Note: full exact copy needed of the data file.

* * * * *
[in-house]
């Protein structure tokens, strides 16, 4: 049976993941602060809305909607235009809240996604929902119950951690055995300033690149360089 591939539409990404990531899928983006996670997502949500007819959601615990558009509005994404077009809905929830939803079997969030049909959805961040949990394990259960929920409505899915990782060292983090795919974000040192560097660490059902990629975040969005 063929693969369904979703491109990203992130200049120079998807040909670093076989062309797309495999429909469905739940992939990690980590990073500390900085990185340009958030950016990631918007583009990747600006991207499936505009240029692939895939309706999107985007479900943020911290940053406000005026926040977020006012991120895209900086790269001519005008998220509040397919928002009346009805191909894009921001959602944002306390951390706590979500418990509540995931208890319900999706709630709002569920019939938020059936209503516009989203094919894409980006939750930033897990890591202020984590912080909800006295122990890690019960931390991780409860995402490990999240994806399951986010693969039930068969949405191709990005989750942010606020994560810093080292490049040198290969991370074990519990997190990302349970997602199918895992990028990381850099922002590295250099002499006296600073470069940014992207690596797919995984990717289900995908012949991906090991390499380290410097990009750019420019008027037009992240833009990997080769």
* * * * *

[in-house]
């Protein structure tokens, strides 16, 4: 049976993941602060809305909607235009809240996604929902119950951690055995300033690149360089 591939539409990404990531899928983006996670997502949500007819959601615990558009509005994404077009809905929830939803079997969030049909959805961040949990394990259960929920409505899915990782060292983090795919974000040192560097660490059902990629975040969005 063929693969369904979703491109990203992130200049120079998807040909670093076989062309797309495999429909469905739940992939990690980590990073500390900085990185340009958030950016990631918007583009990747600006991207499936505009240029692939895939309706999107985007479900943020911290940053406000005026926040977020006012991120895209900086790269001519005008998220509040397919928002009346009805191909894009921001959602944002306390951390706590979500418990509540995931208890319900999706709630709002569920019939938020059936209503516009989203094919894409980006939750930033897990890591202020984590912080909800006295122990890690019960931390991780409860995402490990999240994806399951986010693969039930068969949405191709990005989750942010606020994560810093080292490049040198290969991370074990519990997190990302349970997602199918895992990028990381850099922002590295250099002499006296600073470069940014992207690596797919995984990717289900995908012949991906090991390499380290410097990009750019420019008027037009992240833009990997080769």